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Loan Period: One Guilty Conscience

   January 13th, 2011

Returned DVDs with note "I'm sorry took these w/out checking them out"Over the last few years, we've noticed a rise in DVD thefts at my library. It seemed to happen in waves - once in awhile, we'd suddenly notice ten or so empty DVD cases on the shelf.

In general we're pretty relaxed at my library, and try to err on the side of good customer service. However, as the empty cases built up, staff started investigating ways to curtail the thefts.

But the kicker was that, when we ran the numbers, all of the security options we looked at (cameras, dummy cameras, security cases, a DVD jukebox, keeping DVDs behind the desk, etc.) were actually more expensive than just buying replacement DVDs. At least, this was true for the rate of theft we were seeing.

It seems counter-intuitive, and a little aggravating, but this is the route we took. The Circ staff was especially frustrated by the apparent "do nothing" approach, but we reviewed the numbers multiple times over the years, and replacement was always the cheapest option. Well, that combined stepped-up monitoring by staff.

And then something happened that no one expected: a stack of DVDs with a note attached ended up in our bookbox. Apparently, whoever had been stealing them got a conscience (or else, as one popular theory holds, his mother found them*). And then, a week later, a second stack of disks showed up.

We had been saving the empty cases all along, so re-adding them to the collection was easy. Hopefully, this trend will continue, and we'll end up with all of our DVDs back - just a couple years late. And we haven't noticed many missing lately, so the increased staff monitoring also seems to be working.

 


*Most of the DVDs that were stolen were Adam Sandler/Will Ferrell/American Pie-type movies, which implies the culprit(s) is probably high school boys.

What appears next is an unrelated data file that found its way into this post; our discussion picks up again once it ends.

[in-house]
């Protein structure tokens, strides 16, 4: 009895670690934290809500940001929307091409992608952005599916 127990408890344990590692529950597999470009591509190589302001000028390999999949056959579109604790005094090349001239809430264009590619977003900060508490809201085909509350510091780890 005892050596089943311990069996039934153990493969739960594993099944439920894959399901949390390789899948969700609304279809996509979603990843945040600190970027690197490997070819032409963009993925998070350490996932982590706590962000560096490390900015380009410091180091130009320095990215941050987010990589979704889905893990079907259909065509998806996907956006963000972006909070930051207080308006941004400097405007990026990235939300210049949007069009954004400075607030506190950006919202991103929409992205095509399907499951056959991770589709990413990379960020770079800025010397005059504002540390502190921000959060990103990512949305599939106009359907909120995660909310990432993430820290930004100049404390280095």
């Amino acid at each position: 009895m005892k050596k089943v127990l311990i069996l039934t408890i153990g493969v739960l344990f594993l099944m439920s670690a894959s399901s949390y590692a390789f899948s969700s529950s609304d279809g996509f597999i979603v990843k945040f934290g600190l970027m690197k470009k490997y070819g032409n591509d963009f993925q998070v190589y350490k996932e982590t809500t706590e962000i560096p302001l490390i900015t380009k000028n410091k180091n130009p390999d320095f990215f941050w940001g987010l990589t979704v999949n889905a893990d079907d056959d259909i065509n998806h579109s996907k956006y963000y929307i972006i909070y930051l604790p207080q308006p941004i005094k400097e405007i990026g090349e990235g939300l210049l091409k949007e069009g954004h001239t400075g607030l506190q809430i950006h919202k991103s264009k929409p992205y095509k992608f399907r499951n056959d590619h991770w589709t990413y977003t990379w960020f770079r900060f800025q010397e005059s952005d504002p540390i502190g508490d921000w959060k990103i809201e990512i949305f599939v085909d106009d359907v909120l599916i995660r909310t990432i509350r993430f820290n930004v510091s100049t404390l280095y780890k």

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13 Responses to “Loan Period: One Guilty Conscience”

  1. Chris Says:

    “*Most of the DVDs that were stolen were Adam Sandler/Will Ferrell/American Pie-type movies, which implies the culprit(s) is probably high school boys.”

    Or 36 year old male IT workers… But not the Will Ferrell ones, he’s just not funny.

  2. Carolyn Says:

    We had to buy special DVD boxes with locks in them to protect our collection. They work great. Now we have empty CD boxes showing up around the library.

  3. Lisa Says:

    We installed RFID as we were losing 5% of our collection each year. Now we find RFID tags sitting underneath and behind the shelves

  4. Gretchen Says:

    This has been my experience also – it always costs more to secure the collection than it does to replace the few items that go for a walkabout. Library staff tend to go a little bit ballistic at the thought that management sits back and LETS the items walk out the door. It’s those darn gold plated editions of Star Wars and Anchorman that we keep buying. :) Our solution has been location of the collection and increased staff vigilance as well, and it works pretty well.